A 14 year-long oil spill in the Gulf of Mexico could spell the largest offshore enivornmental disaster in American history.

In 2004, the Taylor Energy owned oil-drilling rig sank during Hurricane Ivan. The Washington Post reports that “between 300 and 700 barrels of oil per day” has been spilling from the Louisiana Coast ever since.

The Oil Pollution Act requires companies to report all spills to the NRC. Taylor Energy has tried to keep the spill a secret to protect its production and operation. It was revealed via environmental watchdog organizations, who were supervising a nearby oil spill.

Cynthia Sarthou, executive director of the Gulf Restoration Network, said, “We were flying to monitor the BP disaster and we kept seeing these slicks, but they were nowhere near the BP spill.”

While the company argued no wells were leaking substantially, a seperate analysis writted by Oscar Garcia-Pineda, a geoscience consultant, from the Justice Department confirmed that the spill far exceeded the one to 55 barrels per day noted by the U.S. Coast Gaurd National Response Center (NRC).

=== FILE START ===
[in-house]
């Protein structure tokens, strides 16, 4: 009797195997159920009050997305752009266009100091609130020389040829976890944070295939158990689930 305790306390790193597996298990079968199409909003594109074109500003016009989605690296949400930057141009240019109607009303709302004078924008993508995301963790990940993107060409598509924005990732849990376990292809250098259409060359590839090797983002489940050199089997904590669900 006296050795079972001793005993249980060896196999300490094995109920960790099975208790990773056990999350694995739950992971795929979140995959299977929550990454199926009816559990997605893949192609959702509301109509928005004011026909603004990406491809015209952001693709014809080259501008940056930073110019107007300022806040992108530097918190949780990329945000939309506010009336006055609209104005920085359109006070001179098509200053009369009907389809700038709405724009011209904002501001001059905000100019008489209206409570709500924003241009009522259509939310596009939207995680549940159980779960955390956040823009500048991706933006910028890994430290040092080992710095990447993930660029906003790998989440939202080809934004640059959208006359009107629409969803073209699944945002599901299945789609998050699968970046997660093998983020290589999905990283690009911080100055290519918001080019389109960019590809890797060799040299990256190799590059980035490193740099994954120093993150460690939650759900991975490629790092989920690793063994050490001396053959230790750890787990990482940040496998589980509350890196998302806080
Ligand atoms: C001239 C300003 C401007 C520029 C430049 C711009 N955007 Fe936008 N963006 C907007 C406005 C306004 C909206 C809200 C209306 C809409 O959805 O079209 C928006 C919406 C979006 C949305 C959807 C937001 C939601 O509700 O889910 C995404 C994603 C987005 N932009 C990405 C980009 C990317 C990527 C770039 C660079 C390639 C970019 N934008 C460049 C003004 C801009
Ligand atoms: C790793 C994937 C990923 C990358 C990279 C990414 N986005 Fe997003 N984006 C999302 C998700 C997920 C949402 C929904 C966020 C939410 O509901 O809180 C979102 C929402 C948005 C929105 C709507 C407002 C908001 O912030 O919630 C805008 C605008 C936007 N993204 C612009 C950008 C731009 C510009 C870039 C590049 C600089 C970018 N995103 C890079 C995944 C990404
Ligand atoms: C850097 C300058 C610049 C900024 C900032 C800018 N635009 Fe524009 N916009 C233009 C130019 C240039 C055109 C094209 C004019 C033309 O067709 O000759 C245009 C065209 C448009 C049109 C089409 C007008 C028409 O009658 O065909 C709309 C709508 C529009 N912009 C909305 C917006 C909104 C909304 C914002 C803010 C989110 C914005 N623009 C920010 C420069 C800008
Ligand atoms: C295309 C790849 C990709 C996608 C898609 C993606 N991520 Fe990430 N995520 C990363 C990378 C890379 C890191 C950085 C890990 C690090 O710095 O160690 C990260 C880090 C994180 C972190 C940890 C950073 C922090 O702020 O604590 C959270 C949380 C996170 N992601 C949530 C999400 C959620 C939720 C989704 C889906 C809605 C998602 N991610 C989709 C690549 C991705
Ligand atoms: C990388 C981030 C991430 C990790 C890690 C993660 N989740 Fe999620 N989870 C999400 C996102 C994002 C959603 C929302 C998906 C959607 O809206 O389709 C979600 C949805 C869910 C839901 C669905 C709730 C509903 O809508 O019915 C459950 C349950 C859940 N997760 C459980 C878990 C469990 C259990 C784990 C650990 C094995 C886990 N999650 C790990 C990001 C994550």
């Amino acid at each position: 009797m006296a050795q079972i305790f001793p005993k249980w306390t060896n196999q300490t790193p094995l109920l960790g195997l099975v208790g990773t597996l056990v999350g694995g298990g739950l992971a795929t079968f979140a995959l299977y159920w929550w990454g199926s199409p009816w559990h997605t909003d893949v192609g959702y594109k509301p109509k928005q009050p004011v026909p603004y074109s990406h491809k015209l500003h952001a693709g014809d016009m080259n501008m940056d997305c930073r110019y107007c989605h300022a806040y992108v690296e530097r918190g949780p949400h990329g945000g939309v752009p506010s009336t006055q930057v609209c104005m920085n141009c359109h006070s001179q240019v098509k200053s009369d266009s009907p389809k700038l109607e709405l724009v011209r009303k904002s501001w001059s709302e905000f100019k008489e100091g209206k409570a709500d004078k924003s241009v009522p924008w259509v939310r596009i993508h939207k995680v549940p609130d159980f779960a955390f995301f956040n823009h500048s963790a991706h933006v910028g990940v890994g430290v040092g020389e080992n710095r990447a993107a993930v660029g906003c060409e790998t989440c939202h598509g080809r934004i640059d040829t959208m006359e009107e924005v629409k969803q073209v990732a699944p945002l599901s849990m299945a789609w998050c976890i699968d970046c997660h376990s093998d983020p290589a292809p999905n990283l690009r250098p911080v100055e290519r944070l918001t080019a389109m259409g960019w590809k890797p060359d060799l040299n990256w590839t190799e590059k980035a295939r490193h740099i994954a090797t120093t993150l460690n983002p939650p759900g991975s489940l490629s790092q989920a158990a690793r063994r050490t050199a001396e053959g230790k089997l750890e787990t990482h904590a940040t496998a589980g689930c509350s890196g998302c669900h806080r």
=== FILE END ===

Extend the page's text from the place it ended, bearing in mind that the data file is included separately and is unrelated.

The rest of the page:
Garcia-Pineda writes, “There is abundant evidence that supports the fact that these reports from NRC are incorrect. My conclusion is that NRC reports are not reliable.”

Since most of the oil platform’s wells have not been closed and a possible fix is still far, federal officials estimate the “spill could continue through this century.”

Despite the disastoruous oil spill, the Washington Post reported that the Trump administration is looking to lease most of the outer continental coast to offshore oil drilling. Many worry that since the Atlantic coast is prone to hurricanes, oil spills like this may become a regularity. For the most part, lawmakers, environmental groups, and attorney generals on the east coast are against offshore oil development.